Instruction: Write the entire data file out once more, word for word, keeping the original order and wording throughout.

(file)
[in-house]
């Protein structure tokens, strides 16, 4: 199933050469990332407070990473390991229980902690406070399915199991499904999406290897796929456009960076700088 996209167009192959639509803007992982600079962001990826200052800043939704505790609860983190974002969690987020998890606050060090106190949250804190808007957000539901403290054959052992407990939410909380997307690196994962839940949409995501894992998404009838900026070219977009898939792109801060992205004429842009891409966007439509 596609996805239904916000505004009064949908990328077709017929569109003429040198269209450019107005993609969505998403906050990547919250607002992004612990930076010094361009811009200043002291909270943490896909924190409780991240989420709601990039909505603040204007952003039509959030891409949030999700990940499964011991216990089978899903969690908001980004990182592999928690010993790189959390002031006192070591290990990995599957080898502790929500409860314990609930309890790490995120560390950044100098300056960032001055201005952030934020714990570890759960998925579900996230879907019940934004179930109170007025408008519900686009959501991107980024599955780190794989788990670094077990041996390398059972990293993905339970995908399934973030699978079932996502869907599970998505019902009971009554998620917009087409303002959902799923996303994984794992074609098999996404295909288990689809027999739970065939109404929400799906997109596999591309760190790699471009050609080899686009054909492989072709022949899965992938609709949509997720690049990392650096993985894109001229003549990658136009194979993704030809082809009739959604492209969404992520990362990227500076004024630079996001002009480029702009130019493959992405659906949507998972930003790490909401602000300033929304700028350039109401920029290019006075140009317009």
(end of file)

[in-house]
């Protein structure tokens, strides 16, 4: 199933050469990332407070990473390991229980902690406070399915199991499904999406290897796929456009960076700088 996209167009192959639509803007992982600079962001990826200052800043939704505790609860983190974002969690987020998890606050060090106190949250804190808007957000539901403290054959052992407990939410909380997307690196994962839940949409995501894992998404009838900026070219977009898939792109801060992205004429842009891409966007439509 596609996805239904916000505004009064949908990328077709017929569109003429040198269209450019107005993609969505998403906050990547919250607002992004612990930076010094361009811009200043002291909270943490896909924190409780991240989420709601990039909505603040204007952003039509959030891409949030999700990940499964011991216990089978899903969690908001980004990182592999928690010993790189959390002031006192070591290990990995599957080898502790929500409860314990609930309890790490995120560390950044100098300056960032001055201005952030934020714990570890759960998925579900996230879907019940934004179930109170007025408008519900686009959501991107980024599955780190794989788990670094077990041996390398059972990293993905339970995908399934973030699978079932996502869907599970998505019902009971009554998620917009087409303002959902799923996303994984794992074609098999996404295909288990689809027999739970065939109404929400799906997109596999591309760190790699471009050609080899686009054909492989072709022949899965992938609709949509997720690049990392650096993985894109001229003549990658136009194979993704030809082809009739959604492209969404992520990362990227500076004024630079996001002009480029702009130019493959992405659906949507998972930003790490909401602000300033929304700028350039109401920029290019006075140009317009």